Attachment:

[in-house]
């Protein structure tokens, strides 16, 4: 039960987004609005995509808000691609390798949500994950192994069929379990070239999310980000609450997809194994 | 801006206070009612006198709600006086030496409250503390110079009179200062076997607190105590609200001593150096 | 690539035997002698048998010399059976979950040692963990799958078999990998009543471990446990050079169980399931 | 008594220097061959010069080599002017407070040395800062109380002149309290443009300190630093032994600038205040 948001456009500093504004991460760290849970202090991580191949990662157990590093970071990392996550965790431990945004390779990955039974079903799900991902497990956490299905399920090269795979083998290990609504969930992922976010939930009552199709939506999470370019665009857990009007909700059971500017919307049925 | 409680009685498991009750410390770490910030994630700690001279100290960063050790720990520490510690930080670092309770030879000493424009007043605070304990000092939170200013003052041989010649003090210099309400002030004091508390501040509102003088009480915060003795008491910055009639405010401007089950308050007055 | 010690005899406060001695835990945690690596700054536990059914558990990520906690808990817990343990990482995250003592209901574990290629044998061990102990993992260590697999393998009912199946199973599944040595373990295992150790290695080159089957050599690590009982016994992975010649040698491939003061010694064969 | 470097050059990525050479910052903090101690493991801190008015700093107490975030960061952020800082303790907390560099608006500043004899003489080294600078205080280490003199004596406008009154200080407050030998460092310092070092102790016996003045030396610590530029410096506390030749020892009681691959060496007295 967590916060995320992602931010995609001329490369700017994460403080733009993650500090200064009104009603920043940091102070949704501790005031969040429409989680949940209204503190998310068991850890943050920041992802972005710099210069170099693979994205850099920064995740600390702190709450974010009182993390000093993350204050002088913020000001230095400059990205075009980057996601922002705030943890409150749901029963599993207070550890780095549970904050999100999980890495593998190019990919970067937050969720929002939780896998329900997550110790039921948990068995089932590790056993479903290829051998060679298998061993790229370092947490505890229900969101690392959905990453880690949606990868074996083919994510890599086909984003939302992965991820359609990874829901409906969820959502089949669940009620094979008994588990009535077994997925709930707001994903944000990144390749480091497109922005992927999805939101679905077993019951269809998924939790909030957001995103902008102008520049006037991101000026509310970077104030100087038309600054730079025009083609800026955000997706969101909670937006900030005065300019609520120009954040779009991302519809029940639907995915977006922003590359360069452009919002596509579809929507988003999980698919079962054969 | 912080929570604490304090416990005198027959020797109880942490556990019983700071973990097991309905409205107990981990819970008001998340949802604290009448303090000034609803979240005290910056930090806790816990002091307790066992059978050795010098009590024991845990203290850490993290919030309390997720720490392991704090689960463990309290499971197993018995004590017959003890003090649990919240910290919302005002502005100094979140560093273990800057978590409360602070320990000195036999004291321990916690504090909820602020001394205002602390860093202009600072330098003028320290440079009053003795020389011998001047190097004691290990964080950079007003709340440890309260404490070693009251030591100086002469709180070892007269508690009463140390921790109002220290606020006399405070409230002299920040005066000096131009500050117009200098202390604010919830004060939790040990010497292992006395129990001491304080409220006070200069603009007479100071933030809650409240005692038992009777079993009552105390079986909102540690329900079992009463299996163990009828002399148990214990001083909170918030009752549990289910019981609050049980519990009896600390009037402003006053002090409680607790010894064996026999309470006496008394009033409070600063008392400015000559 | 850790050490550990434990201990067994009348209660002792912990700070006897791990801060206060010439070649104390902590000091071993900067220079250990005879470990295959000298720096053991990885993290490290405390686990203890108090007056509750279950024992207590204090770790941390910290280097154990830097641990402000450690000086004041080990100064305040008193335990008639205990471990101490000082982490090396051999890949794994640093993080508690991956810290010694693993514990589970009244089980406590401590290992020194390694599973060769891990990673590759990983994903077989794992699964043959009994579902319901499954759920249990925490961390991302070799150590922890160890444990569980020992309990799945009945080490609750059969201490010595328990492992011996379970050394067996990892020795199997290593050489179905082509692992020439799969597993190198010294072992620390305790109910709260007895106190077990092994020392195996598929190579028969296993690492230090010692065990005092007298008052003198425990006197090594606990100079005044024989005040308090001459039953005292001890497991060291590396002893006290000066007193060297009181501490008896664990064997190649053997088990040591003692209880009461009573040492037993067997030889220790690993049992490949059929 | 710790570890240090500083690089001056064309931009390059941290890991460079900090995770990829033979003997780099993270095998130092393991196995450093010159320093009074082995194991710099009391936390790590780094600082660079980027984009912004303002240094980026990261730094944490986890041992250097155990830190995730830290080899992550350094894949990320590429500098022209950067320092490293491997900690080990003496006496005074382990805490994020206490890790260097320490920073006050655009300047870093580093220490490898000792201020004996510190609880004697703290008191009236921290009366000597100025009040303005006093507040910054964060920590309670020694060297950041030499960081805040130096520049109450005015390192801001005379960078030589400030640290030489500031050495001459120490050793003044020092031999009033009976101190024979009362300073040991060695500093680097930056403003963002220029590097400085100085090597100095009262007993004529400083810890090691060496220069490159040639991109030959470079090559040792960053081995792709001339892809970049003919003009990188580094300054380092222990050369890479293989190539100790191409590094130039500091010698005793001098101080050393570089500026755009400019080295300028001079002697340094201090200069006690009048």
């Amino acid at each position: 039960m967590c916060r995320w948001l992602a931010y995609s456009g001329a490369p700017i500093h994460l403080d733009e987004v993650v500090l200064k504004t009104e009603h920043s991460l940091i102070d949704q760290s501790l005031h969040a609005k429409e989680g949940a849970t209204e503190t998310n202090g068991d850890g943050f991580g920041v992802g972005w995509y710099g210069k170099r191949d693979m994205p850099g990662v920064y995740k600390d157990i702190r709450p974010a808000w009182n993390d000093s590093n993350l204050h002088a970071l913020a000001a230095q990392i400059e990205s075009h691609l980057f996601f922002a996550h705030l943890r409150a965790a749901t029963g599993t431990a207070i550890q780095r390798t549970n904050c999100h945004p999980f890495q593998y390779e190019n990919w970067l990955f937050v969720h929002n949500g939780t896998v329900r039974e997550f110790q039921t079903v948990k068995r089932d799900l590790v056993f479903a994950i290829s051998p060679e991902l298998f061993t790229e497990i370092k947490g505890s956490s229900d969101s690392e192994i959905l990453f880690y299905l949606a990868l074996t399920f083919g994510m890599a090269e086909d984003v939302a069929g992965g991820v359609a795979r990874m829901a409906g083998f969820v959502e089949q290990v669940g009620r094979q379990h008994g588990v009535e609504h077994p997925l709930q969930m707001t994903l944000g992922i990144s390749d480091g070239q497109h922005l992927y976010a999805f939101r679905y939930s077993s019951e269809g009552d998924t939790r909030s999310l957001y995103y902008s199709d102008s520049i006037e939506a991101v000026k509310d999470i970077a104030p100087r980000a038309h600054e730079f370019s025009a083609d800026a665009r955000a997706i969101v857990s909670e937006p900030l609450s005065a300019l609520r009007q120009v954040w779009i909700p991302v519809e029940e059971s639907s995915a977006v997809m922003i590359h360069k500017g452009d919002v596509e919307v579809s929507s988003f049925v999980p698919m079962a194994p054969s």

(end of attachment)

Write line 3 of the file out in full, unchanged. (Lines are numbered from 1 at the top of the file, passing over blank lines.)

């Amino acid at each position: 039960m967590c916060r995320w948001l992602a931010y995609s456009g001329a490369p700017i500093h994460l403080d733009e987004v993650v500090l200064k504004t009104e009603h920043s991460l940091i102070d949704q760290s501790l005031h969040a609005k429409e989680g949940a849970t209204e503190t998310n202090g068991d850890g943050f991580g920041v992802g972005w995509y710099g210069k170099r191949d693979m994205p850099g990662v920064y995740k600390d157990i702190r709450p974010a808000w009182n993390d000093s590093n993350l204050h002088a970071l913020a000001a230095q990392i400059e990205s075009h691609l980057f996601f922002a996550h705030l943890r409150a965790a749901t029963g599993t431990a207070i550890q780095r390798t549970n904050c999100h945004p999980f890495q593998y390779e190019n990919w970067l990955f937050v969720h929002n949500g939780t896998v329900r039974e997550f110790q039921t079903v948990k068995r089932d799900l590790v056993f479903a994950i290829s051998p060679e991902l298998f061993t790229e497990i370092k947490g505890s956490s229900d969101s690392e192994i959905l990453f880690y299905l949606a990868l074996t399920f083919g994510m890599a090269e086909d984003v939302a069929g992965g991820v359609a795979r990874m829901a409906g083998f969820v959502e089949q290990v669940g009620r094979q379990h008994g588990v009535e609504h077994p997925l709930q969930m707001t994903l944000g992922i990144s390749d480091g070239q497109h922005l992927y976010a999805f939101r679905y939930s077993s019951e269809g009552d998924t939790r909030s999310l957001y995103y902008s199709d102008s520049i006037e939506a991101v000026k509310d999470i970077a104030p100087r980000a038309h600054e730079f370019s025009a083609d800026a665009r955000a997706i969101v857990s909670e937006p900030l609450s005065a300019l609520r009007q120009v954040w779009i909700p991302v519809e029940e059971s639907s995915a977006v997809m922003i590359h360069k500017g452009d919002v596509e919307v579809s929507s988003f049925v999980p698919m079962a194994p054969s």